He negotiated a curve. Mike Neville was fitting into David's team well. Married, three young children, he had the motivation to work smart, and work safe. Now that Archie had been back full-time for a month, and the team was complete, they had the highest solve rate in the office. Don was satisfied with that team. He hoped to build similar camaraderie and proficiency on his other teams.
The restaurant had been closer to his apartment than Charlie's house, so he was going to stop at home for a quick shower and change. What he really wanted was to fall into bed and sleep, but he knew how much Charlie looked forward to his stopping by at night. Two months out of the hospital after being seriously wounded in a classroom shooting at Cal Sci, Charlie wasn't cleared for work yet. He'd passed cabin fever a long time ago. His world still revolved around daily physical therapy sessions and appointments with at least one doctor every week. Even after his primary care physician had finally cleared him for a little normal outside entertainment — a movie, for instance — he was usually so exhausted by the time Archie got home from work that they still ended up sitting around the house.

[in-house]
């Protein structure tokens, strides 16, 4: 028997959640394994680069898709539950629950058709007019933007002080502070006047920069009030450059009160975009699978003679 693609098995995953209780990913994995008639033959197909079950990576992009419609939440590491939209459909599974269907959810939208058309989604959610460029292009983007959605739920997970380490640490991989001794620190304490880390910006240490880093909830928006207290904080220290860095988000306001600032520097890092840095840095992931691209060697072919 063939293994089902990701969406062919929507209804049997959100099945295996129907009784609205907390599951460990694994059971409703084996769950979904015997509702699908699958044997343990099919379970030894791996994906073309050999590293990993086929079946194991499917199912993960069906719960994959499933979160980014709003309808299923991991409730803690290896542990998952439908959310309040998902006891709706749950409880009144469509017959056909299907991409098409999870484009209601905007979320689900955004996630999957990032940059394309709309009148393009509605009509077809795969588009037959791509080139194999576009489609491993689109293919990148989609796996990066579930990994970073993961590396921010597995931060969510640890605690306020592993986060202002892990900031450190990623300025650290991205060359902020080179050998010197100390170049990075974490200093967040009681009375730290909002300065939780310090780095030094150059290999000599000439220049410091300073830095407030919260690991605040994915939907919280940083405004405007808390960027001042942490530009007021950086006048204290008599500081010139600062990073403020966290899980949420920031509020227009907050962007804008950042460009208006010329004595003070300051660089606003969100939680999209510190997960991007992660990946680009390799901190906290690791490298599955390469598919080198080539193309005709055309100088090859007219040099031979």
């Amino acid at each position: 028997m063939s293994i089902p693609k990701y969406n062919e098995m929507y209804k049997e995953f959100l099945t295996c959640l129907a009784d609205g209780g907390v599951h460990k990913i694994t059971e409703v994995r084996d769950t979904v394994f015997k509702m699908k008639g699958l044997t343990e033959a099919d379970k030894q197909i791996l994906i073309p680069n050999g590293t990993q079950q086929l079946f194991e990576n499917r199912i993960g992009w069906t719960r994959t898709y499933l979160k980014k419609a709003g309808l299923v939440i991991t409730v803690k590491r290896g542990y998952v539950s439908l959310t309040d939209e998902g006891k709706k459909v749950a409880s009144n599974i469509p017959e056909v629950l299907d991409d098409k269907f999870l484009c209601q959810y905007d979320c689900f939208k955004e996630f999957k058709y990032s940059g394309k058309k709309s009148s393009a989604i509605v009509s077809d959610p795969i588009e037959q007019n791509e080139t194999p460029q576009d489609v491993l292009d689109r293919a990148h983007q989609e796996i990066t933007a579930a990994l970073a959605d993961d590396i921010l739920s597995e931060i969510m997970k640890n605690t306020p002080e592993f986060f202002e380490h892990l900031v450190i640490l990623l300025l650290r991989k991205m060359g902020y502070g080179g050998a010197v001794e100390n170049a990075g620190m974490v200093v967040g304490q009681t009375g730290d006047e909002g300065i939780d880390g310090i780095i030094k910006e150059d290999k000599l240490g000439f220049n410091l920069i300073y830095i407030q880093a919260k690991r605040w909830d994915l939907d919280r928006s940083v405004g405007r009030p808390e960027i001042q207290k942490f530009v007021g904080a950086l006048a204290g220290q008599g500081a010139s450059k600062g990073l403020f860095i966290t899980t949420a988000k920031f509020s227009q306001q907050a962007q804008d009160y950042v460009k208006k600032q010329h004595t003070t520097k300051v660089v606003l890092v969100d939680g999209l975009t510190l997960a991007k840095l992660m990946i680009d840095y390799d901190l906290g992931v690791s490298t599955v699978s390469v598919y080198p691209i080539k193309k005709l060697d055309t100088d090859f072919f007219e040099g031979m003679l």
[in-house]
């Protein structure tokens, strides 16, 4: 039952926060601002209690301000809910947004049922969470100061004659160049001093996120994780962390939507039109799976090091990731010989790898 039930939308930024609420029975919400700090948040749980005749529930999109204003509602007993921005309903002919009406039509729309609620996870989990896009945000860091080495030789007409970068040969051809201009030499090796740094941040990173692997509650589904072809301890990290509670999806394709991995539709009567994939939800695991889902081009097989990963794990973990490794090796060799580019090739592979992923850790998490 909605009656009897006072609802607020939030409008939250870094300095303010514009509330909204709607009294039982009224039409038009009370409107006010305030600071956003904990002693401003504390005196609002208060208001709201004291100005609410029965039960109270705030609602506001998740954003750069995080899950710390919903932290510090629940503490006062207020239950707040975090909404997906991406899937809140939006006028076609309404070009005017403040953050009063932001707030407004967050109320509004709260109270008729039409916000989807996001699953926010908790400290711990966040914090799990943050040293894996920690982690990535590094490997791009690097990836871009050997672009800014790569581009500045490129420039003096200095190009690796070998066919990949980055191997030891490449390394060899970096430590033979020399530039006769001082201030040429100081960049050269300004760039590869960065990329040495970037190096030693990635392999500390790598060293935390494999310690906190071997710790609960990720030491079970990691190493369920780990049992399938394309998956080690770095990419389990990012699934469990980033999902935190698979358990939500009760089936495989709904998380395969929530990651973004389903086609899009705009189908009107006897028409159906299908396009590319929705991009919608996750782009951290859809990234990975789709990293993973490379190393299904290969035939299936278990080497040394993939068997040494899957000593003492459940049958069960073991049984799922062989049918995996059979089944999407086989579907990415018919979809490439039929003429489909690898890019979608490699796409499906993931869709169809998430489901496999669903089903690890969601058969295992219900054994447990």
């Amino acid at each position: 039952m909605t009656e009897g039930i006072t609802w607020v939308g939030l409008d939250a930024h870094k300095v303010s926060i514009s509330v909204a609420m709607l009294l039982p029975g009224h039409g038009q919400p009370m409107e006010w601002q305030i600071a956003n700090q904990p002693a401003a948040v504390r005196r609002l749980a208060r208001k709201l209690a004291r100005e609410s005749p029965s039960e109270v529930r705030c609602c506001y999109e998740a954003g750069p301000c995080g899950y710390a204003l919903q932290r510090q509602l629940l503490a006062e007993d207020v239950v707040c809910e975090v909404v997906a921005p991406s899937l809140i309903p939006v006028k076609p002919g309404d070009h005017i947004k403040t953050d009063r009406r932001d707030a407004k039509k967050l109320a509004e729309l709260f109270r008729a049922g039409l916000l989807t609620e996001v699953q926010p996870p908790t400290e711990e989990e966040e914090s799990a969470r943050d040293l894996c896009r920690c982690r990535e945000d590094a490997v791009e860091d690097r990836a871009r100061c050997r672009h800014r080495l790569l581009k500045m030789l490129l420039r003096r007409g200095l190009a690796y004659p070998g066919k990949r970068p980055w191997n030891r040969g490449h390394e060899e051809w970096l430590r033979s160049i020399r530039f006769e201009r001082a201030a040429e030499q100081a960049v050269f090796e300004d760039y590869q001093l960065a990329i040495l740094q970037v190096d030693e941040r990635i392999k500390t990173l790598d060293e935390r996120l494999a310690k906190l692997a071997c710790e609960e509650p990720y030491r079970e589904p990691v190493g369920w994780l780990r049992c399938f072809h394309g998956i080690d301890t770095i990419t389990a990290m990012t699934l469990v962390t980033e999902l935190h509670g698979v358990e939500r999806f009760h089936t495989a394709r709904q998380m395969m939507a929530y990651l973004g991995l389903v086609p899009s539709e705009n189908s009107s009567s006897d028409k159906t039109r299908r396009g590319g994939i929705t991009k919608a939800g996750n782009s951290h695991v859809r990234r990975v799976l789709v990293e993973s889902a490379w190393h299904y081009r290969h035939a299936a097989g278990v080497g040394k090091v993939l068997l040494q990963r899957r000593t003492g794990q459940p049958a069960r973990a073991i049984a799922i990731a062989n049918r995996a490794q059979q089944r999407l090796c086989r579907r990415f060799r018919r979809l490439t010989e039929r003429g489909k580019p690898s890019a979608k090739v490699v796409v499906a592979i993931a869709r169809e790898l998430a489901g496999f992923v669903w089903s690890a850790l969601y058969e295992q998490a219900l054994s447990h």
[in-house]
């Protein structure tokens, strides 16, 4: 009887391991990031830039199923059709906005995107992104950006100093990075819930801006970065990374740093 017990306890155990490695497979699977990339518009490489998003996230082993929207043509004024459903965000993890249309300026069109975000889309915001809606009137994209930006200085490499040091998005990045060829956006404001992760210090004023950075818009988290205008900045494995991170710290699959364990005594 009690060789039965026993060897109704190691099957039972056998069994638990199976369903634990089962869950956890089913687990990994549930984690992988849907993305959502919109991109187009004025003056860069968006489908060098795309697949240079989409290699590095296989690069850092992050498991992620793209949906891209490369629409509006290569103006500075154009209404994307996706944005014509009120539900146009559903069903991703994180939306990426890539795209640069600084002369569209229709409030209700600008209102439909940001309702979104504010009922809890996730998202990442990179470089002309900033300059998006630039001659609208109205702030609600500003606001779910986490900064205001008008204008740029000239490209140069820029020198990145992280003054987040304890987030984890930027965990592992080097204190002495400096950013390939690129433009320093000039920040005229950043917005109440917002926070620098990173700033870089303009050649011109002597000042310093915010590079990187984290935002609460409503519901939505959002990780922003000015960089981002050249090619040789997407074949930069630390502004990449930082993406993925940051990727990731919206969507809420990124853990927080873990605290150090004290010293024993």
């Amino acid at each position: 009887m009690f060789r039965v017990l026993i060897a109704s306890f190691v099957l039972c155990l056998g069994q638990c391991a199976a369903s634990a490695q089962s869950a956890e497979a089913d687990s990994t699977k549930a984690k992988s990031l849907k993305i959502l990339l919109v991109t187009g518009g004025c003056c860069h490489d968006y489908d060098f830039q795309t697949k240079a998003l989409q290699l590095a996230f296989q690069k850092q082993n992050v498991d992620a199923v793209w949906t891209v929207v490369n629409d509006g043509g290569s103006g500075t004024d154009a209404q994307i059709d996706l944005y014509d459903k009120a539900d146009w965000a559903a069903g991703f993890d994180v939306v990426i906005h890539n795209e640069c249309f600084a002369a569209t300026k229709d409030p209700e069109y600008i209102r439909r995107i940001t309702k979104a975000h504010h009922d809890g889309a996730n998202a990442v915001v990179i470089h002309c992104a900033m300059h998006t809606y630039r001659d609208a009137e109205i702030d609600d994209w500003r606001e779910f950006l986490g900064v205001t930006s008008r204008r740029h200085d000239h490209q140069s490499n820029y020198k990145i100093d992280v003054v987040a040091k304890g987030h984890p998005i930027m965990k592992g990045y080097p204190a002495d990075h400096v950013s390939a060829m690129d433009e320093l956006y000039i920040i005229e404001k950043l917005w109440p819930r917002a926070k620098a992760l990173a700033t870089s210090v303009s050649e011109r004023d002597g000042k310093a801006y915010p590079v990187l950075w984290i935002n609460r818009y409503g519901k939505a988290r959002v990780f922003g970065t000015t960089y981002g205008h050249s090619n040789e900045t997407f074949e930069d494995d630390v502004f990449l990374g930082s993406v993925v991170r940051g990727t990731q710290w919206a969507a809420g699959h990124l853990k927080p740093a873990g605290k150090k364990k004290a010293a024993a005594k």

He would be especially anxious to talk to Don tonight. Archie had taken the afternoon off to go with him to his doctor's appointment, and he knew that Charlie was hoping he would be cleared for work, at least part-time. Don smiled as he pulled into his space at the apartment building. Maybe he would call first, after his shower. If Charlie was cleared to work he would be wired — maybe he had even taken his wife out to celebrate. They could sure both use it, by now.